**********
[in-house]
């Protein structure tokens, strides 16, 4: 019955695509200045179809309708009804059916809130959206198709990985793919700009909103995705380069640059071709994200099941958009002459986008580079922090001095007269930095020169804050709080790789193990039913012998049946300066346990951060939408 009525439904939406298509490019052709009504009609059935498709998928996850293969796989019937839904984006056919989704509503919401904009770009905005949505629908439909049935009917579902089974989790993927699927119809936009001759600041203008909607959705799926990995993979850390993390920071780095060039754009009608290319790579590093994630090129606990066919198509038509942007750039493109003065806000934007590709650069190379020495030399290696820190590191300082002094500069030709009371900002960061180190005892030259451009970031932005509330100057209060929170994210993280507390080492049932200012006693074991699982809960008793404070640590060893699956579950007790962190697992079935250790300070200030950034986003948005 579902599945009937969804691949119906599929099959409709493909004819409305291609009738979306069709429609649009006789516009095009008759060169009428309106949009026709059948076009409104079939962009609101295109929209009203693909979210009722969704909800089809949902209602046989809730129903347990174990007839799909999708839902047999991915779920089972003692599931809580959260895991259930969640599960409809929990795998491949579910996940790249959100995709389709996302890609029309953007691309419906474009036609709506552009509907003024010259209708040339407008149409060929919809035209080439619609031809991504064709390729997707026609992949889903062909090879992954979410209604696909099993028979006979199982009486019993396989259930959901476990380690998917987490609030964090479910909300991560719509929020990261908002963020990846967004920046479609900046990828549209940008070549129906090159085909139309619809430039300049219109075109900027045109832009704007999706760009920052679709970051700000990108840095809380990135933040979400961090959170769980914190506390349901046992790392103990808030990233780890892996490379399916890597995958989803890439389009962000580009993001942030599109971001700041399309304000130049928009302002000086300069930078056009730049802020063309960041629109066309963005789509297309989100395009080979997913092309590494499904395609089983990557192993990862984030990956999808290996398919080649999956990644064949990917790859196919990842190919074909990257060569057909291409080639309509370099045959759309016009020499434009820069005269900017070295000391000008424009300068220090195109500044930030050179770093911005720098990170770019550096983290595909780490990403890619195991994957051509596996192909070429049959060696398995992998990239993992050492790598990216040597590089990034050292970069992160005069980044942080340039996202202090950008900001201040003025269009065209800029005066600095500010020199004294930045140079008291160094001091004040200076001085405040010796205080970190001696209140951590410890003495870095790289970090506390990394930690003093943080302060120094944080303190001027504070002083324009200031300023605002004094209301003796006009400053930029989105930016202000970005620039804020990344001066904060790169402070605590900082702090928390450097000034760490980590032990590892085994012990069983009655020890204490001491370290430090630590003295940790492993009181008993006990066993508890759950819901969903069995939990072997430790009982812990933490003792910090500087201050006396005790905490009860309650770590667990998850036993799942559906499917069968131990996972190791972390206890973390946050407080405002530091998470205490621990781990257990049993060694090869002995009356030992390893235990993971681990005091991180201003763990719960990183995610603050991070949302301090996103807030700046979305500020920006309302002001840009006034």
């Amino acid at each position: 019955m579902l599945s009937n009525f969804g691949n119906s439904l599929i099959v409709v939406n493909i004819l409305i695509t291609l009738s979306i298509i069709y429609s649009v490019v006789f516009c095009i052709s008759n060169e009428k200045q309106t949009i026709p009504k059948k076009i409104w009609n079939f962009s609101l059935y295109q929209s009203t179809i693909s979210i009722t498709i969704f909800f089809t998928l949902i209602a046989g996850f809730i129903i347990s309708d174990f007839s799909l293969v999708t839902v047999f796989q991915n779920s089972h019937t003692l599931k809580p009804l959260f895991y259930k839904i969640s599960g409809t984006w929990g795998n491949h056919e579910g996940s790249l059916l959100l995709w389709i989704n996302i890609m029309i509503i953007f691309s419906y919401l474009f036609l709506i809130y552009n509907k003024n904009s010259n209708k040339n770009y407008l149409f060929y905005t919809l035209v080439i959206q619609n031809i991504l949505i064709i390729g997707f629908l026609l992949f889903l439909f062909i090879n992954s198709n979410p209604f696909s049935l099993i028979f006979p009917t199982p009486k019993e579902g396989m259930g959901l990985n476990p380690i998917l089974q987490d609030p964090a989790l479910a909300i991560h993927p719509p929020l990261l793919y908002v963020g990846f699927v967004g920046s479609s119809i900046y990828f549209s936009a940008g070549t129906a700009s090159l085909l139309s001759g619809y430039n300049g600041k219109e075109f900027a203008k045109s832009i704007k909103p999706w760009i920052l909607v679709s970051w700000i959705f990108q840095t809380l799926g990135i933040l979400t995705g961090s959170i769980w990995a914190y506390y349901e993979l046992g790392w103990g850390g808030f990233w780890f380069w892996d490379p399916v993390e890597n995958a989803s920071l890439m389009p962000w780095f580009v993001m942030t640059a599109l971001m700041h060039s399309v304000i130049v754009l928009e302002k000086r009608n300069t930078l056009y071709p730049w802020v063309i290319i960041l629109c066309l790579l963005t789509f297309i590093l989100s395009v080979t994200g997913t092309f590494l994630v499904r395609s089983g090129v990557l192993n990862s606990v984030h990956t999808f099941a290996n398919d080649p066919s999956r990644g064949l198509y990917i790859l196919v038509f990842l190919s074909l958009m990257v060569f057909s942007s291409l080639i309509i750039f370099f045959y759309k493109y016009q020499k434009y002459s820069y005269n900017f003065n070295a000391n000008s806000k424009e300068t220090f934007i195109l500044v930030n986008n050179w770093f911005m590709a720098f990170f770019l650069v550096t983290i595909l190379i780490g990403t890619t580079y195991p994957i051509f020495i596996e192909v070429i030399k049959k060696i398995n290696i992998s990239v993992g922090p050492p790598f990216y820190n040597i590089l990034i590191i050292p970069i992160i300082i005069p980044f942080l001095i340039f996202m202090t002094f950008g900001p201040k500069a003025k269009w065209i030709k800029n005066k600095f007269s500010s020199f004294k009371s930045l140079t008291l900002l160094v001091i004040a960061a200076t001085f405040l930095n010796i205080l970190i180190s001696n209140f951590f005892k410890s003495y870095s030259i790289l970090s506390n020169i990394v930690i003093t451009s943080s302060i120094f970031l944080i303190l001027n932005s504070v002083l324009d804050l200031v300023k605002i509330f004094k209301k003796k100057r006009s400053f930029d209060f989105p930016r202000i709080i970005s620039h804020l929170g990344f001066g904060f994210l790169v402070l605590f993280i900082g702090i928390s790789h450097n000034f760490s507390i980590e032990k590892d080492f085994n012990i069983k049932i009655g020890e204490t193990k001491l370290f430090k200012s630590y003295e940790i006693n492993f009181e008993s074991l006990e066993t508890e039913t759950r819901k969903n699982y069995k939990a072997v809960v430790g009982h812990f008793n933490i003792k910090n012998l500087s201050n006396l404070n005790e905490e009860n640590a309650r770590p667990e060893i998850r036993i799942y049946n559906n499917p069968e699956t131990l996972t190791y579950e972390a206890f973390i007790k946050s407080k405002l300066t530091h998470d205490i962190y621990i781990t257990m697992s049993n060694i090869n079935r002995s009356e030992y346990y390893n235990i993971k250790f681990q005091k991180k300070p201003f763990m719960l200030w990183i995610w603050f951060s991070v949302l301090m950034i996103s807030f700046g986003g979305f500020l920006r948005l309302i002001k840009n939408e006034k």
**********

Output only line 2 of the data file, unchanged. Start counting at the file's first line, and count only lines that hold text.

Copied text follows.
């Protein structure tokens, strides 16, 4: 019955695509200045179809309708009804059916809130959206198709990985793919700009909103995705380069640059071709994200099941958009002459986008580079922090001095007269930095020169804050709080790789193990039913012998049946300066346990951060939408 009525439904939406298509490019052709009504009609059935498709998928996850293969796989019937839904984006056919989704509503919401904009770009905005949505629908439909049935009917579902089974989790993927699927119809936009001759600041203008909607959705799926990995993979850390993390920071780095060039754009009608290319790579590093994630090129606990066919198509038509942007750039493109003065806000934007590709650069190379020495030399290696820190590191300082002094500069030709009371900002960061180190005892030259451009970031932005509330100057209060929170994210993280507390080492049932200012006693074991699982809960008793404070640590060893699956579950007790962190697992079935250790300070200030950034986003948005 579902599945009937969804691949119906599929099959409709493909004819409305291609009738979306069709429609649009006789516009095009008759060169009428309106949009026709059948076009409104079939962009609101295109929209009203693909979210009722969704909800089809949902209602046989809730129903347990174990007839799909999708839902047999991915779920089972003692599931809580959260895991259930969640599960409809929990795998491949579910996940790249959100995709389709996302890609029309953007691309419906474009036609709506552009509907003024010259209708040339407008149409060929919809035209080439619609031809991504064709390729997707026609992949889903062909090879992954979410209604696909099993028979006979199982009486019993396989259930959901476990380690998917987490609030964090479910909300991560719509929020990261908002963020990846967004920046479609900046990828549209940008070549129906090159085909139309619809430039300049219109075109900027045109832009704007999706760009920052679709970051700000990108840095809380990135933040979400961090959170769980914190506390349901046992790392103990808030990233780890892996490379399916890597995958989803890439389009962000580009993001942030599109971001700041399309304000130049928009302002000086300069930078056009730049802020063309960041629109066309963005789509297309989100395009080979997913092309590494499904395609089983990557192993990862984030990956999808290996398919080649999956990644064949990917790859196919990842190919074909990257060569057909291409080639309509370099045959759309016009020499434009820069005269900017070295000391000008424009300068220090195109500044930030050179770093911005720098990170770019550096983290595909780490990403890619195991994957051509596996192909070429049959060696398995992998990239993992050492790598990216040597590089990034050292970069992160005069980044942080340039996202202090950008900001201040003025269009065209800029005066600095500010020199004294930045140079008291160094001091004040200076001085405040010796205080970190001696209140951590410890003495870095790289970090506390990394930690003093943080302060120094944080303190001027504070002083324009200031300023605002004094209301003796006009400053930029989105930016202000970005620039804020990344001066904060790169402070605590900082702090928390450097000034760490980590032990590892085994012990069983009655020890204490001491370290430090630590003295940790492993009181008993006990066993508890759950819901969903069995939990072997430790009982812990933490003792910090500087201050006396005790905490009860309650770590667990998850036993799942559906499917069968131990996972190791972390206890973390946050407080405002530091998470205490621990781990257990049993060694090869002995009356030992390893235990993971681990005091991180201003763990719960990183995610603050991070949302301090996103807030700046979305500020920006309302002001840009006034």